Sarah Palin takes on Santa and 46 others in a crowded special primary for Alaska’s only congressional seat

Sarah Palin takes on Santa and 46 others in a crowded special primary for Alaska’s only congressional seat

Sarah Palin takes on Santa and 46 others in a crowded special primary for Alaska’s only congressional seat

Alaska voters will choose Saturday from a huge list of candidates in a special election to fill the late Republican’s seat Congressman Don Youngwho represented Alaska from 1973 until his death earlier this year at age 88.

Former Alaska Governor and Republican Vice Presidential candidate Sarah Palin is one of 48 candidates running in the open primaries. Palin, Republican businessman Nick Begich III and independent fisherman and doctor Al Gross, who ran for the Senate in 2020, are seen as the most likely to make it to the next round.

A May poll by Alaska Survey Research had Palin, Begich and Gross in the top three. Santa Claus, a Democratic socialist and current mayor of the Arctic, Alaska, came fourth in the poll.

Former President Donald Trump endorsed Palin within days of launching her campaign and held a tele-rally for her earlier this month. In a radio ad, Palin says she’s “in this for the long haul. I’m not here to climb a political ladder like career politicians do. I’m going to see this through and earn your support.”

Begich III worked for Young’s 2020 campaign and the Republican State Party. He is a leader in fundraising, with $1.18 million raised and more than $716,000 in cash. He is also the grandson of the late Congressman Nick Begich, a Democrat who represented Alaska until his presumed death in a plane crash in 1972.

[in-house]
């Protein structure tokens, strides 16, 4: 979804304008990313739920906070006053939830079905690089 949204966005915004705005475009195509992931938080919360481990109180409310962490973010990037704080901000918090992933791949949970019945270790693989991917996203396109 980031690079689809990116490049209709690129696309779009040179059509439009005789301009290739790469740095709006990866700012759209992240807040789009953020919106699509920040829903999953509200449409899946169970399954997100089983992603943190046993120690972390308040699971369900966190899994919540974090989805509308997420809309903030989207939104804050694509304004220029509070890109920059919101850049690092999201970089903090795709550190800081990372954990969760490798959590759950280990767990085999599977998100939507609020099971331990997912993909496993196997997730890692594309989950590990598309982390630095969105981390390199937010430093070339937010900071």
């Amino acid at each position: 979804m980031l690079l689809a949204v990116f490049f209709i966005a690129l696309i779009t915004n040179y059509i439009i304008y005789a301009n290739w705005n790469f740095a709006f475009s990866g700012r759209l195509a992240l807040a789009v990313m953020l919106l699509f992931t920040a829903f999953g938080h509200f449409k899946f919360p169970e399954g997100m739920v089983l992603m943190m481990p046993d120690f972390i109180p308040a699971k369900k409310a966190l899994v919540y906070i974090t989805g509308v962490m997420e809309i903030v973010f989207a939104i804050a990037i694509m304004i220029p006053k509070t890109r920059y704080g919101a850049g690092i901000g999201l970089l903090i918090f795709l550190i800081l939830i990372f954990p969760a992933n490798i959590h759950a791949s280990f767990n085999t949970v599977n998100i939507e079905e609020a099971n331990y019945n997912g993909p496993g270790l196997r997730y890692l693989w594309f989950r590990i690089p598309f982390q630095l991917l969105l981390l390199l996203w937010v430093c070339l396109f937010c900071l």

Gross ran as an independent in his failed 2020 race against Republican Dan Sullivan, but was backed by the Democratic Senatorial Campaign Committee. For this race he has joined his independent label. After the US Supreme Court’s draft opinion on Roe v. Wade leaked, Gross criticized both sides.

“The Democrats had 50 years to codify Roe v. Wade into law and instead used the decision as a political tool to get votes for candidates who rarely keep the promises they make to us,” Gross wrote. He said if elected, he will consult with whichever party is in the majority, according to an interview with the Anchorage Daily News.

Other candidates include Democratic State Representative Adam Wool and former State Representative Mary Peltola. Republican Senator Josh Revak, a former campaign co-chair for Young who is backed by Young’s widow, is also active.

With a vote reform passed in 2020, the state is using a new system for the primaries. The top four voters in the primary will advance to a special general election on August 16. The full list of those candidates may not be known until June 21, the last day for ballot receipts. Alaska’s Election Division must certify the results on June 25.

Alaska sent ballots to all registered voters in late April, although in-person voting was still available.

Alaska’s new ranked choice voting system will be put to the test for the special election on August 16, the same day as the state’s regular primaries. On that day, voters rank candidates from first to fourth place for the special election. A candidate who breaks 50% in that first round would win. If no one wins half the votes, the count continues and the candidates with the fewest votes are eliminated until only two are left.

The candidate with the most votes at that time wins the seat.

Editor’s Note: An earlier version of this article stated that Rep. Don Young was killed in a plane crash. According to the Anchorage Daily News, he lost consciousness during a flight and later died. The article has been updated.